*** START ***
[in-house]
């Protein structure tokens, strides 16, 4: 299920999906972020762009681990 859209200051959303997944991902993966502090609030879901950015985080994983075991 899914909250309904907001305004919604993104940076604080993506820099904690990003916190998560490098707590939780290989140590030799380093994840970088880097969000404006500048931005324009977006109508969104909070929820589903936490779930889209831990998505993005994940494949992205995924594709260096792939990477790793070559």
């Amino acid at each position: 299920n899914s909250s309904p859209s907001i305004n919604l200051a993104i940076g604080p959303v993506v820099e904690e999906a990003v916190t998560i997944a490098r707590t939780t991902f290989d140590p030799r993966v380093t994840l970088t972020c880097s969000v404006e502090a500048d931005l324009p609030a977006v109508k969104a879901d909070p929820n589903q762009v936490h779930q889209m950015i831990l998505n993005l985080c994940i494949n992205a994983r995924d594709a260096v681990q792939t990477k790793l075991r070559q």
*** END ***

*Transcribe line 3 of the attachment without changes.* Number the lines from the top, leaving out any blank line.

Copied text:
């Amino acid at each position: 299920n899914s909250s309904p859209s907001i305004n919604l200051a993104i940076g604080p959303v993506v820099e904690e999906a990003v916190t998560i997944a490098r707590t939780t991902f290989d140590p030799r993966v380093t994840l970088t972020c880097s969000v404006e502090a500048d931005l324009p609030a977006v109508k969104a879901d909070p929820n589903q762009v936490h779930q889209m950015i831990l998505n993005l985080c994940i494949n992205a994983r995924d594709a260096v681990q792939t990477k790793l075991r070559q």